'Violence' ('Violencia'): Berlin Review
In his feature debut, Colombian director Jorge Forero's Forum title examines three unconnected stories of men confronted by random acts of violence
Three stories of seemingly calm everyday life in Colombia are punctuated by underplayed instances of the titular brutality in writer-director Jorge Forero’s debut feature, Violence (Violencia). With the first half hour an entirely wordless look at a man attached to a chain who’s being held captive in the rainforest, this film announces its unyielding arthouse bona fides right from the start. Juxtaposed with the slightly more loquacious two tales that follow, a picture emerges of a country in which the banality of violence is shockingly evident, though this conclusion does seem a little meager for the audience’s 75-minute investment. Only festivals need apply.
Each of the film’s three otherwise unconnected segments starts at the beginning of the day, with, respectively, an unidentified prisoner (Rodrigo Velez) waking up in the forest; a teenager (Nelson Camayo) making love to his girlfriend before escaping through the window at the crack of dawn and a man (David Aldana), who turns out to be a high-ranking member of a paramilitary group, taking a shower.
The quotidian details of the day ahead of each of them are shown in carefully choreographed takes that often last several minutes. The hours ahead of these men of different ages don’t seem all that eventful, with the prisoner forced to bathe himself in a wild stream under strict supervision, only finding short moments of freedom when he dips his head underwater; the adolescent hanging out with his skater friends and looking for a job, and the paramilitary officer, who first has some seemingly innocent errands to run in the city, later seen ruthlessly training younger recruits at a camp that doesn’t seem to be all that far from the city.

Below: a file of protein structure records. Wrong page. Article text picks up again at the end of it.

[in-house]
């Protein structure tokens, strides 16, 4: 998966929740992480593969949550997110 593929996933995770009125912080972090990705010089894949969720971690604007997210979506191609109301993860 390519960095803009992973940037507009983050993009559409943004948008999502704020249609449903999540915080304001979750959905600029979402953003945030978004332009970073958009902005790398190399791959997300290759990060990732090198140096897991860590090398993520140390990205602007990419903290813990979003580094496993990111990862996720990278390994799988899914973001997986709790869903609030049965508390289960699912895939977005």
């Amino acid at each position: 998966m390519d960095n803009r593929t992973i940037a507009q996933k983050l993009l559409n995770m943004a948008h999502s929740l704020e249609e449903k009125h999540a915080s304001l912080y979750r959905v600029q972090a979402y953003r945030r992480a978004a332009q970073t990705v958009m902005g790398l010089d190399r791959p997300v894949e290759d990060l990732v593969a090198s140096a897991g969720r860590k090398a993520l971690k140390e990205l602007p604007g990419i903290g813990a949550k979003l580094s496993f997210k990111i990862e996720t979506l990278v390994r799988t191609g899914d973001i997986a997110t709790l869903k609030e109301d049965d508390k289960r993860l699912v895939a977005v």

Since Forero and editor Sebastian Hernandez Zambrano don’t cut between the different stories but place them one after the other, the film is really a trilogy of medium-length films, each with its own protagonist, and all focusing on men going about their -- for the most part uneventful -- daily business. However, by placing the three together, certain ideas are thrown into high relief, notably the notion that violence, at least in Colombian society, is a simply fact of life that doesn’t even seem shocking anymore when it occurs, even if the acts themselves feel random or unsubstantiated.
That said, since the characters have no backstories or clear goals and the acts of violence, when they do happen, aren’t explained, it’s hard for an audience to work up the patience to simply watch these stick-figure characters going about their day, with the title of the film looming over their heads like an unseen sword and audience waiting for something horrible to happen.
The feature's otherwise handsomely put together on what must have been a modest budget.
Production companies: Burning Blue, Congo Films, Blond Indian Films, Post Bros, Interior XIII
Cast: Rodrigo Velez, Nelson Camayo, David Aldana
Writer-Director: Jorge Forero
Producers: Diana Bustamante, Paola Perez
Director of photography: David Gallego
Production designer: Angelica Perea
Editor: Sebastian Hernandez Zambrano
No rating, 74 minutes